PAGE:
"The Forrest" (set of nine panels) 69" x 108" Dry Brush Watercolor
"The Blue Jay" 27.5 x 21 Oil on Canvas
Deermouse Triptych Giclee 97x44
"The Estuary I" 18.5 x 28 Dry Brush Watercolor
"The Estuary II" 18.5 x 28 Dry Brush Watercolor"
"Finch" 3.5 x 4.75, Dry-brush Watercolor
"Warbler" 3.5 x 4.75, Dry-brush Watercolor
"The spirit parched is renewed, bathed in the cheerful song of a feathered friend." Larry Osso
"A Day at the Lake" 13.25 x 23.5 Dry-Brush Watercolor
"Leaf #161" 10 x 8, Dry Brush Watercolor on Paper
Saturday Morning 27.25x19.25 GICLEE
"Leaf #160" 10 x 8 Dry-brush Watercolor
"Playing Hard to Get" 19 3/4 x 28 1/2 Dry-brush Watercolor
"Reddish Egret" 18-1/2 x 26 Dry Brush Watercolor
"In the Neighborhood" 19 x 27 Dry Brush Watercolor on Paper
"Deer Mouse" Triptych, 96.75 x 44.25 inches, Giclee
"North For The Summer" (Yellow Warbler in Grass) 17 x 17 Dry Brush Watercolor
"Visiting Sandhill Cranes" 29 x 40 Oil on Canvas
"Balance" 19 X 24 GICLEE
"Blackberry Thief" 28.25 x 19, Dry-brush Watercolor
"Blue Jay in Hickory" 26.5 x 17.75, GICLEE
Things Are Looking Up 22 1/2 x 30 Dry-brush Watercolor and Giclee
"Leaf #153" 10 x 8 Dry-brush Watercolor
"Rufus Screech Owl" GICLEE
"Leaf #158" 10 x 8, Dry Brush Watercolor on Paper
"Spring Song" 19.5 x 21.5, GICLEE
Hickory Tree Study Dry Brush Watercolor 14 x 8 3/4
"Out on a Limb" 19.75 X 15 Dry-brush Watercolor
"Leaf #150" 10 x 8 Dry-brush Watercolor
"Leaf #157" 10 x 8, Dry Brush Watercolor on Paper
"Leaf #151" 10 x 8 Dry-brush Watercolor
Larry Osso - Statement
It all begins with observation. By looking at the natural world one can get a feeling for how things appear, whether it be how a bird acts, how an animal moves or how a plant grows. This action moves me to the second step.
This second step is the most difficult, getting what I observe in nature and making a painting out of it; the copy of the reality. I don’t want it to look too perfect...every leaf in place, etc....but I endeavor to capture the feeling as I see it.
The technique I use is “drybrush watercolor”. This is a process by which most of the pigment is removed from the brush, then when applied is more like drawing than painting.
I paint in my studio in my home that has natural light. If I can I’ll bring in stuff that I am working on, branches or plants, etc. I once even brought in a large section of old wooden fence for one of my pieces. Not all things are so cooperative so on occasion I will work from photographs, which I take with my digital camera.
My wife Linda and I enjoy watching the interaction of birds and animals that occur in the world around all of us. In this hectic and fast-paced world we all at times fail to really see. As an artist I look for things others may not notice and then render them into a watercolor, a frozen moment in time that can be enjoyedfor a lifetime.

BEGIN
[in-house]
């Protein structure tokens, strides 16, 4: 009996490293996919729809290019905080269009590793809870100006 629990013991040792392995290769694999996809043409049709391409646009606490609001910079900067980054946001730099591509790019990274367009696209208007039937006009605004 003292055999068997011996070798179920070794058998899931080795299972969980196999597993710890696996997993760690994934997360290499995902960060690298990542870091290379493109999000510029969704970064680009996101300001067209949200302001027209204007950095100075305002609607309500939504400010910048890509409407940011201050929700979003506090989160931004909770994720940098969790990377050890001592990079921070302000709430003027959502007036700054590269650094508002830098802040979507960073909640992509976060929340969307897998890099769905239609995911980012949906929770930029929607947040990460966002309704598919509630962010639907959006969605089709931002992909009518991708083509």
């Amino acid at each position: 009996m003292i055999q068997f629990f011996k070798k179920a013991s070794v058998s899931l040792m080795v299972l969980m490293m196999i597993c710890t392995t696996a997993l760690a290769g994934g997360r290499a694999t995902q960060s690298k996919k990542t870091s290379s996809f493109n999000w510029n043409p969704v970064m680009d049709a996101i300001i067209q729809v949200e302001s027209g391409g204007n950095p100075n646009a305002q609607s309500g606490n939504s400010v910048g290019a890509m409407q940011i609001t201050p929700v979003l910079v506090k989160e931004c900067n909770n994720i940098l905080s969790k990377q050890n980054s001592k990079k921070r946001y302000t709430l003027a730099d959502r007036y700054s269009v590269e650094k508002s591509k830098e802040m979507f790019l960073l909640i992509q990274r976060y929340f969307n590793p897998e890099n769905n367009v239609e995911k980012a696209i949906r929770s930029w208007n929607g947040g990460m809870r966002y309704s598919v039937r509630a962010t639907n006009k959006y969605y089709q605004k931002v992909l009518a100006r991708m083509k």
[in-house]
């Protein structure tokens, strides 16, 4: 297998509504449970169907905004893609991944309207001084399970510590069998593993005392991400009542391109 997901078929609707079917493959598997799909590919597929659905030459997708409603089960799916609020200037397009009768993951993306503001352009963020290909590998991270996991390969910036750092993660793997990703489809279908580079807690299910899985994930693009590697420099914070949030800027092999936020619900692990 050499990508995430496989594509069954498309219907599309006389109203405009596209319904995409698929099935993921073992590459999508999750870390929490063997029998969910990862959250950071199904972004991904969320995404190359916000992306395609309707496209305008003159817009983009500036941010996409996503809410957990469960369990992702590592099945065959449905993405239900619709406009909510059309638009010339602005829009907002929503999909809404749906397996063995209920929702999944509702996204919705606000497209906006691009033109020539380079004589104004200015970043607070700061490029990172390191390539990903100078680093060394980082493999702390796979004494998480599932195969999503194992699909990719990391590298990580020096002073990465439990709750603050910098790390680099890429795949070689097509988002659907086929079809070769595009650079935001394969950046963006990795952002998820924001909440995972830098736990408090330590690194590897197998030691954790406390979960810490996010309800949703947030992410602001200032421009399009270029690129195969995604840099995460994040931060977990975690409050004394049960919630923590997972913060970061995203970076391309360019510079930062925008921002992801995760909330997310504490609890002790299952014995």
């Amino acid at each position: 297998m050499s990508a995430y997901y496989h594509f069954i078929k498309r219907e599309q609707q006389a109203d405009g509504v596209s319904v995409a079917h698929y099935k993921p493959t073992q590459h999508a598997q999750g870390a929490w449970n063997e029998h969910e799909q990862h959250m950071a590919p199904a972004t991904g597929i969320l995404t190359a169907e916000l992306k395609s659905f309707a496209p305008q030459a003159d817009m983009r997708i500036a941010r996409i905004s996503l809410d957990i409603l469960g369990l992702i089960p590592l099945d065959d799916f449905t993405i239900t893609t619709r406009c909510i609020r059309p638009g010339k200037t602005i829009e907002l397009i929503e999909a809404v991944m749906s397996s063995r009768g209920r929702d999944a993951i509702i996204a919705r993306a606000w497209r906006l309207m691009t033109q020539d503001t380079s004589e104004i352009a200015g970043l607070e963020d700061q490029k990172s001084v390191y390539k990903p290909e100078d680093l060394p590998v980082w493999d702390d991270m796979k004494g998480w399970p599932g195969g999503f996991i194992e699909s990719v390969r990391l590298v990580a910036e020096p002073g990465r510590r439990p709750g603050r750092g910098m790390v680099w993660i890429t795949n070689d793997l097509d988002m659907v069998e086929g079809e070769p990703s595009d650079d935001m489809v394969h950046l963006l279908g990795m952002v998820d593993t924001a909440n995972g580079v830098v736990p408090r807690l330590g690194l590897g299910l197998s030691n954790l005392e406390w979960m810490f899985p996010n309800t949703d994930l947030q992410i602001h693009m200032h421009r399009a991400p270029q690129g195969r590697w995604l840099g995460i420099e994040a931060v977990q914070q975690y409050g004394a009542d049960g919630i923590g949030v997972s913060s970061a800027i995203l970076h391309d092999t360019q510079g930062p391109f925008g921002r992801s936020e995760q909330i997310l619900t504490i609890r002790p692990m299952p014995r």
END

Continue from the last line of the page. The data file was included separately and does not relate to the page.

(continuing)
Larry Osso - Bio
Larry Osso creates watercolor paintings based on his love for the natural beauty of our earth, andhis inseparable connection to it. Art has always been part of his life, but he began his journey as an artist at the age of fifteen, when he began torearrange high school courses to match his desire. Studying under many professional artists his first love was the commercial world of art, receiving an associates degree in advertising design and working as the art director for a leading agency in Palm Beach Florida. His watercolors have been exhibited in many shows, and galleries, and adorns the homes of art lovers in several states in the U.S. While in Florida he had the privilege of doing the portraits of all the actors performing at the Burt Reynolds theater, all the while his love of painting wildlife remained. In his work Ossoemploys a technique known as
dry-brush, this combined with keen observation allows the beholder to get a glimpse of the intrinsic world as the artist perceives it. He currently resides in Florida, with his wife and dog.
If you have a beloved pet, Larry can do a wonderful pencil sketch for you. Call Mary Martin for information.
When showing Osso's work in the gallery, we often bring out our magnifying glass to show the extraordinary detail in the birds and trees that he paints. While it might take hours for him to paint a 4 square inch area, he loves painting so much that he paints eight hour days. Drop by to enjoy his work and perhaps take a piece home with you.
Larry frames his pieces in the most extraordinary way with the very finest quality museum glass which produces no glare and has fine uv protection. In addition, his burl and wood frames are perfectly matched to the paintings.
Mary Martin Gallery I is located on 103 Broad Street, Charleston, SC 29401 843-723-0303
Mary Martin Gallery II is located on 122 Market Street in Charleston, SC 29401 843-640-3324
Mary Martin Galleries have been selected as the best galleries in South Carolina for nine years in a row and in the top 25 in the nation, Also, selected as the best gallery by several local publications.